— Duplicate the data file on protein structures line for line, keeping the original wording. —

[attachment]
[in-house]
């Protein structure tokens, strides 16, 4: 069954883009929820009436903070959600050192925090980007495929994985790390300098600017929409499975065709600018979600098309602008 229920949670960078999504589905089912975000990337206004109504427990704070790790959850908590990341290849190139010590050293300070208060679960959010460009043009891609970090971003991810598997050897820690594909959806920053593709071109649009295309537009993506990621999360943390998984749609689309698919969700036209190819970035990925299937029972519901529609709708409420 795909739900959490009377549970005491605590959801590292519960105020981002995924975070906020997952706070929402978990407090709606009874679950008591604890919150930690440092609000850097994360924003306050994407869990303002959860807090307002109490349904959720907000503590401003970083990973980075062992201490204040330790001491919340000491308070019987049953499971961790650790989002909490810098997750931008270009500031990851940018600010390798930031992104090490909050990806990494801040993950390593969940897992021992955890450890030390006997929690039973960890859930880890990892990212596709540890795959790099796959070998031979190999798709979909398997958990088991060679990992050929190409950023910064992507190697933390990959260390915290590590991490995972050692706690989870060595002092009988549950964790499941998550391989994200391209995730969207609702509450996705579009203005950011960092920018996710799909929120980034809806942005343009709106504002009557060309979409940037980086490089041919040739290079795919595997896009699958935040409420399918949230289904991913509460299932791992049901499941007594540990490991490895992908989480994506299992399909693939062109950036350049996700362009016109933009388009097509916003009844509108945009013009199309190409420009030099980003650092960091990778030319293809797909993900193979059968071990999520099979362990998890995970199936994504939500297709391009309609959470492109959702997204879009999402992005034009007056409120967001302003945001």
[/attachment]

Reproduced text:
[in-house]
């Protein structure tokens, strides 16, 4: 069954883009929820009436903070959600050192925090980007495929994985790390300098600017929409499975065709600018979600098309602008 229920949670960078999504589905089912975000990337206004109504427990704070790790959850908590990341290849190139010590050293300070208060679960959010460009043009891609970090971003991810598997050897820690594909959806920053593709071109649009295309537009993506990621999360943390998984749609689309698919969700036209190819970035990925299937029972519901529609709708409420 795909739900959490009377549970005491605590959801590292519960105020981002995924975070906020997952706070929402978990407090709606009874679950008591604890919150930690440092609000850097994360924003306050994407869990303002959860807090307002109490349904959720907000503590401003970083990973980075062992201490204040330790001491919340000491308070019987049953499971961790650790989002909490810098997750931008270009500031990851940018600010390798930031992104090490909050990806990494801040993950390593969940897992021992955890450890030390006997929690039973960890859930880890990892990212596709540890795959790099796959070998031979190999798709979909398997958990088991060679990992050929190409950023910064992507190697933390990959260390915290590590991490995972050692706690989870060595002092009988549950964790499941998550391989994200391209995730969207609702509450996705579009203005950011960092920018996710799909929120980034809806942005343009709106504002009557060309979409940037980086490089041919040739290079795919595997896009699958935040409420399918949230289904991913509460299932791992049901499941007594540990490991490895992908989480994506299992399909693939062109950036350049996700362009016109933009388009097509916003009844509108945009013009199309190409420009030099980003650092960091990778030319293809797909993900193979059968071990999520099979362990998890995970199936994504939500297709391009309609959470492109959702997204879009999402992005034009007056409120967001302003945001």